During SNUG I took the opportunity to chat to Choon-Hoe Yeoh of Lattice Semiconductor about how they use Concept Engineering’s Starvision Pro product. He is the senior director of EDA tools and methodologies there.
Lattice Semiconductor is a manufacturer of low-power, small-footprint, low-cost programmable logic devices. Earlier this month it closed an acquisition of Silicon Image, a leading provider of multimedia connectivity solutions and services for mobile, consumer electronics and PC markets based in Sunnyvale, CA.
One of their products is the world’s smallest, lowest power, most integrated, most flexible mobile FPGA. With up to 4,000 LUTs and key IP for IR, barcode, voice, USB-C, user ID, LEDs, pedometer, and more. Perfect for the IoT and mobile markets!
StarVision Pro provides engineers with the ability to quickly and easily understand and debug mixed-mode designs and to integrate IP building blocks into their complex SoCs and ICs. Due to the increasing use of building blocks in SoC design, engineers need to work at different design levels (RTL, gate, transistor, analog, parasitic) as well as with different design languages and netlist formats.
Choon is responsible for design enablement at Lattice, including tools, methods, flows, PDKs, license queuing and so on. Lattice has been using Starvision Pro for a couple of years. They use it primarily for better visualization of chip level design. These are difficult to work with in a “classical” schematic tool since the designs are a mixture of actual gate-level and transistor-level schematics along with Verilog. Starvision Pro helps to improve productivity at chip level design debugging as it gives the designers system-level visibility which is important since FPGA design is a mixture of full-custom and RTL with a number of different variants of the flow.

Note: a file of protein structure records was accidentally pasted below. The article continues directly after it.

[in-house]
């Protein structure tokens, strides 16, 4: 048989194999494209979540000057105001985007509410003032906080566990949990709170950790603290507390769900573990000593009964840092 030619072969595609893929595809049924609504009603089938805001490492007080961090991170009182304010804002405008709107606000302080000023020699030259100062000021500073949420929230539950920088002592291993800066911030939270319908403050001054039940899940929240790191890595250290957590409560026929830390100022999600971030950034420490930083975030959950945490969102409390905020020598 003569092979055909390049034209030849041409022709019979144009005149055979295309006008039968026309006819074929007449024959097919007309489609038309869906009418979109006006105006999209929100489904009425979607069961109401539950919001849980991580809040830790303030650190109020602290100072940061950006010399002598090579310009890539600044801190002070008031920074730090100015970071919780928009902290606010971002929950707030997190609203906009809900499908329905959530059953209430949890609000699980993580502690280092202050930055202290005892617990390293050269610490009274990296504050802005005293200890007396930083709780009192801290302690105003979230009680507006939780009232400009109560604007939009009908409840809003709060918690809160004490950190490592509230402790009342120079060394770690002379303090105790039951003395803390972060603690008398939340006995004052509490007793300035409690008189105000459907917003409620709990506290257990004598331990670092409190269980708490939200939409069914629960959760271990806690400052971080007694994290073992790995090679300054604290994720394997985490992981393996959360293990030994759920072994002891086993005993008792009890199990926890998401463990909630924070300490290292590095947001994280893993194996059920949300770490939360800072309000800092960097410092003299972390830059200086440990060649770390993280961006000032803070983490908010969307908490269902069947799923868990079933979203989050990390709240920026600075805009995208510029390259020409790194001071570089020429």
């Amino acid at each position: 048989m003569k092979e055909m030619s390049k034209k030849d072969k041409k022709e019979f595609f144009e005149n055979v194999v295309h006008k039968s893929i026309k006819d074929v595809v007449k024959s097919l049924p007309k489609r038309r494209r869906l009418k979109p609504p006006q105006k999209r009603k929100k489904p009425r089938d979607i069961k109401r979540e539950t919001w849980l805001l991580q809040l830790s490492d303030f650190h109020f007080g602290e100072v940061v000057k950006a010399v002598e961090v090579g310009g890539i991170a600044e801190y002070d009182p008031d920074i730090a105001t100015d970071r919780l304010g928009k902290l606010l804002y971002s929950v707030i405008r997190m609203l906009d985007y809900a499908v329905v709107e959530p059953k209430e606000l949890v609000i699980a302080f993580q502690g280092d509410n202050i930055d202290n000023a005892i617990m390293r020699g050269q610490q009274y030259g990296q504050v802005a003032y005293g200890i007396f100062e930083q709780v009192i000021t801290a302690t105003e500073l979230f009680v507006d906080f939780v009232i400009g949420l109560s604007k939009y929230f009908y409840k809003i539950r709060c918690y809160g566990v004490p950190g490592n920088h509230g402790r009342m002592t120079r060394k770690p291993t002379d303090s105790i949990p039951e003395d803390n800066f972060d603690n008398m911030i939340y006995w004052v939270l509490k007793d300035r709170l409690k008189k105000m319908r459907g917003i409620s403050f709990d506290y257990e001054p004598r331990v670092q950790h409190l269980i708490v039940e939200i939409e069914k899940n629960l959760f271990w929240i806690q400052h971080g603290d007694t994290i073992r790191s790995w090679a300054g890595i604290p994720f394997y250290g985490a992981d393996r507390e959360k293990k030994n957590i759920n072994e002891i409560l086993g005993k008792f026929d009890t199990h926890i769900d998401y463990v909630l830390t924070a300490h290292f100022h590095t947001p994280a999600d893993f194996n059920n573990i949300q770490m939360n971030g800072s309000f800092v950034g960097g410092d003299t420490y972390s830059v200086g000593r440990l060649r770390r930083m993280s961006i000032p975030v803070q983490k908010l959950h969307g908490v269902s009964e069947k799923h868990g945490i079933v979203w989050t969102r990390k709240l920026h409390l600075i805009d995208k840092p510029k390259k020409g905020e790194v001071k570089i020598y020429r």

Choon expects to expand the use in the future, and is looking at various ways that different products and flows could benefit.
Here in a single table is a concise summary of the features of Starvision Pro.
| style=”text-align: center” | Features
| style=”text-align: center” | Benefits
| Ultra fast HDL reader and graphics on the fly
| Graphical representations make it easier to understand, debug, change and optimize Verilog, VHDL and SystemVerilog code
| Schematics from SPICE netlists
| Schematics provide easier and faster debugging for complex circuits. Supported dialects include SPICE, HSPICE, Spectre, Calibre, CDL, Eldo and PSPICE.
| 32/64-bit database
| Higher performance and increased capacity, for very large designs
| Powerful GUI
| Multiple views, including tree, schematic, waveform and source file plus drag and drop between different views for increased circuit understanding
| Cone Window
| Incremental schematic navigation for easy design exploration
| Tcl UserWare API
| Allows interfacing with tool flow and definition of electrical rule checks
| Circuit fragment save
| Circuit netlists can be saved as SPICE files or Verilog files for future reuse as IP, or for partial simulation
| Automatic clock tree and clock domain extraction and visualization
| Faster detection and resolution of clock domain problems
| Full support for mixed language and mixed-signal designs
| Designers can easily develop and debug today’s most complex heterogeneous designs (SystemVerilog, Verilog, VHDL, SPICE, HSPICE,…)
| Parasitic analysis features
| Allows visualization and analysis of parasitic networks (DSPF, RSPF, SPEF) and provides capabilities to create SPICE netlists for critical circuit fragment simulation.